Transplanted GDAs promote regeneration of rubrospinal axons. (a) Confocal montage scanned through a depth of 60 μm, showing a small population of BDA+ rubrospinal tract (RST) axons (green) that have traversed a GDA-bridged (red) lesion of the dorsolateral funiculus and entered caudal white matter at 8 days after injury. The majority of RST axons, however, have sprouted to within 300 μm of the lesion center (LC) but failed to extend beyond the site of injury. Note the absence of BDA-labeled axons within the dorsal-most regions of the injury site. (b) Confocal montage showing the complete failure of axotomized BDA+ RST axons to cross control lesions at 8 days after injury and that the majority of axons have remained within rostral lesion margins at a distance of 500–800 μm from the lesion center (LC). (c) At 5 weeks after injury and transplantation, a small population of BDA+ RST axons have traversed GDA-bridged injury sites and extended within caudal white matter. Note that BDA+ axons have also sprouted into the dorsal regions of the lesion center and even extended beyond the pial surface (arrowhead; see also the high-power image in (d)). Note the lower levels of GFAP immunoreactivity (red) in more ventral regions of the injury margins and center, coincident with the presence of BDA+ axons. (e) Two examples of RST axons displaying growth cones within white matter 2 mm caudal to a GDA-treated lesion, at 5 weeks after transplantation. Note the collateral branch (asterisk). (f) Confocal image of a BDA+ terminal field-like axonal plexus within layer 5 spinal cord gray matter, immediately adjacent to the dorsolateral funiculus white matter at 5 weeks after injury and transplantation. In contrast, in all GDA-transplanted rats and controls injected with medium alone at 8 days after injury, no BDA labeling was observed within gray matter beyond the injury site. Scale bars: (a-c) 200 μm; (d) 100 μm; (e) 5 μm; (f) 10 μm.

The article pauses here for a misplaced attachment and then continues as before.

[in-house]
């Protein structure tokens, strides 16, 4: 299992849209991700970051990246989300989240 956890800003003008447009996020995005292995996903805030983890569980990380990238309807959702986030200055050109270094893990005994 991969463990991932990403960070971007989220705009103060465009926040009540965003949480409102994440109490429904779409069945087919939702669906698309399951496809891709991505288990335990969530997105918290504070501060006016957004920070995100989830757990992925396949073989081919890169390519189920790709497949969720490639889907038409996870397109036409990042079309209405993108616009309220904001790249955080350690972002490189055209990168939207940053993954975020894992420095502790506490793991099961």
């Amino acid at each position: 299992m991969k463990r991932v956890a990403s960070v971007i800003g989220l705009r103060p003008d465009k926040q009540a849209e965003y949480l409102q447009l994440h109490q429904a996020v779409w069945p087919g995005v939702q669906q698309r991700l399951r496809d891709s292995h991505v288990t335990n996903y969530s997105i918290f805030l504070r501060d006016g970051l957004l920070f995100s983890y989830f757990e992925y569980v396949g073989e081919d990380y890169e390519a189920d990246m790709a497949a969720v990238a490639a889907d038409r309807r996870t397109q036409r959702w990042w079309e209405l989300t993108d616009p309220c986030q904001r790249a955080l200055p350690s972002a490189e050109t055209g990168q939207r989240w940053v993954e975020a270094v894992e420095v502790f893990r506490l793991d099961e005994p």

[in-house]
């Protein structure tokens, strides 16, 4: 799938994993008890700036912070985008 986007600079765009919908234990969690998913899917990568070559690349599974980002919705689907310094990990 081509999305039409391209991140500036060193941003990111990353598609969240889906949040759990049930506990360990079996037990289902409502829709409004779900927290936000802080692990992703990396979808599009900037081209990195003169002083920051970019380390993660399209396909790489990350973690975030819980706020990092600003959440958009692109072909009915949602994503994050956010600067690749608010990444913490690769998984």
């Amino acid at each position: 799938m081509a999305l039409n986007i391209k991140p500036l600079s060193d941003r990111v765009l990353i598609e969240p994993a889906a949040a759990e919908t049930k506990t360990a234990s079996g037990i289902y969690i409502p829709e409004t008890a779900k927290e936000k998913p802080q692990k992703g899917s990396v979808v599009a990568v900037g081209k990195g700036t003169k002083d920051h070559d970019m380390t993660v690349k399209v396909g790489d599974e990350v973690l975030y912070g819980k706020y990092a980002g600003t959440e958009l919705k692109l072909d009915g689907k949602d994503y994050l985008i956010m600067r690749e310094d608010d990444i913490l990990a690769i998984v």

Davies et al. Journal of Biology 2006 5:7 doi:10.1186/jbiol35